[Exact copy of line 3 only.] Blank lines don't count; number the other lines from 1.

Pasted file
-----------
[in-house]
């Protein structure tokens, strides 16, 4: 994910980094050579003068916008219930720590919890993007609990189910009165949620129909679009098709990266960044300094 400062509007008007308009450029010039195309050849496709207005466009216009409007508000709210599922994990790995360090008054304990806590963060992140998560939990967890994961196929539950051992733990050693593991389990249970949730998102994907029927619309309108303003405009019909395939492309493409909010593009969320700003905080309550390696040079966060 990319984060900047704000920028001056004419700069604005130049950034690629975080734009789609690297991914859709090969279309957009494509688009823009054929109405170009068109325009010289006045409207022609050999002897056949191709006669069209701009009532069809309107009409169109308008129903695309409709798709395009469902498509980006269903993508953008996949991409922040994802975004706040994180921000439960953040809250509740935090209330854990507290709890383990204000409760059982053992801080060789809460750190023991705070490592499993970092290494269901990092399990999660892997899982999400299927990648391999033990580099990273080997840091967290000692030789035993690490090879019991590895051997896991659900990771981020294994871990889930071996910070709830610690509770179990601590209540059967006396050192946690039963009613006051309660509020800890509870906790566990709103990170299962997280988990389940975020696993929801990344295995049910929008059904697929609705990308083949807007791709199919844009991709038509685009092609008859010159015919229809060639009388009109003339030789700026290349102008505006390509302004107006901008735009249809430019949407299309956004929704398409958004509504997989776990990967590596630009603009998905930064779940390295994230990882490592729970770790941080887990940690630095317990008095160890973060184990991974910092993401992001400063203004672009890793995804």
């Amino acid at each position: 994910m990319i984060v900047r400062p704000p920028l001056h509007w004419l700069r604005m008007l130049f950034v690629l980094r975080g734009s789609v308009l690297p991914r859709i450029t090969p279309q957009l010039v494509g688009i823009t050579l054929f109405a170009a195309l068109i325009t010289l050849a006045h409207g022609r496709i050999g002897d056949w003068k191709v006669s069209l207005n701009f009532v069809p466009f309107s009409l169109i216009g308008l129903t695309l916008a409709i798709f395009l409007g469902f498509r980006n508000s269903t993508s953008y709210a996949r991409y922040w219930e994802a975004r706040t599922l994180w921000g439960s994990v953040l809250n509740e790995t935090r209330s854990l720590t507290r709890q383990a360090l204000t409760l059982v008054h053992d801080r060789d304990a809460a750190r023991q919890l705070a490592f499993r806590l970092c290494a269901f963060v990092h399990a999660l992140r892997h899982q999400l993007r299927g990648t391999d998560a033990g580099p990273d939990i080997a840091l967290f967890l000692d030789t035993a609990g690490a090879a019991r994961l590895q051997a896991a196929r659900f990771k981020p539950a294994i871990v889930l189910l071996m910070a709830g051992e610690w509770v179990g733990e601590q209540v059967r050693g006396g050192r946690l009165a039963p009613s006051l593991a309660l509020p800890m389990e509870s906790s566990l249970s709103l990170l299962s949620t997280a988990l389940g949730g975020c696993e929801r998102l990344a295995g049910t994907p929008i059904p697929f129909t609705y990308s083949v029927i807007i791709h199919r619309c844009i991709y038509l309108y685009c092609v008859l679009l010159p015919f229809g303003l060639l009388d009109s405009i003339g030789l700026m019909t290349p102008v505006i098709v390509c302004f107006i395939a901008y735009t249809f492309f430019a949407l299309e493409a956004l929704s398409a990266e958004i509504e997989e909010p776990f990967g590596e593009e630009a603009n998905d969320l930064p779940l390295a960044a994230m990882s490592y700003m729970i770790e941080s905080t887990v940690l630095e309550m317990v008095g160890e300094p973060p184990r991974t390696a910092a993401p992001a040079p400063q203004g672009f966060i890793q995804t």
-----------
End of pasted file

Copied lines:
């Amino acid at each position: 994910m990319i984060v900047r400062p704000p920028l001056h509007w004419l700069r604005m008007l130049f950034v690629l980094r975080g734009s789609v308009l690297p991914r859709i450029t090969p279309q957009l010039v494509g688009i823009t050579l054929f109405a170009a195309l068109i325009t010289l050849a006045h409207g022609r496709i050999g002897d056949w003068k191709v006669s069209l207005n701009f009532v069809p466009f309107s009409l169109i216009g308008l129903t695309l916008a409709i798709f395009l409007g469902f498509r980006n508000s269903t993508s953008y709210a996949r991409y922040w219930e994802a975004r706040t599922l994180w921000g439960s994990v953040l809250n509740e790995t935090r209330s854990l720590t507290r709890q383990a360090l204000t409760l059982v008054h053992d801080r060789d304990a809460a750190r023991q919890l705070a490592f499993r806590l970092c290494a269901f963060v990092h399990a999660l992140r892997h899982q999400l993007r299927g990648t391999d998560a033990g580099p990273d939990i080997a840091l967290f967890l000692d030789t035993a609990g690490a090879a019991r994961l590895q051997a896991a196929r659900f990771k981020p539950a294994i871990v889930l189910l071996m910070a709830g051992e610690w509770v179990g733990e601590q209540v059967r050693g006396g050192r946690l009165a039963p009613s006051l593991a309660l509020p800890m389990e509870s906790s566990l249970s709103l990170l299962s949620t997280a988990l389940g949730g975020c696993e929801r998102l990344a295995g049910t994907p929008i059904p697929f129909t609705y990308s083949v029927i807007i791709h199919r619309c844009i991709y038509l309108y685009c092609v008859l679009l010159p015919f229809g303003l060639l009388d009109s405009i003339g030789l700026m019909t290349p102008v505006i098709v390509c302004f107006i395939a901008y735009t249809f492309f430019a949407l299309e493409a956004l929704s398409a990266e958004i509504e997989e909010p776990f990967g590596e593009e630009a603009n998905d969320l930064p779940l390295a960044a994230m990882s490592y700003m729970i770790e941080s905080t887990v940690l630095e309550m317990v008095g160890e300094p973060p184990r991974t390696a910092a993401p992001a040079p400063q203004g672009f966060i890793q995804t």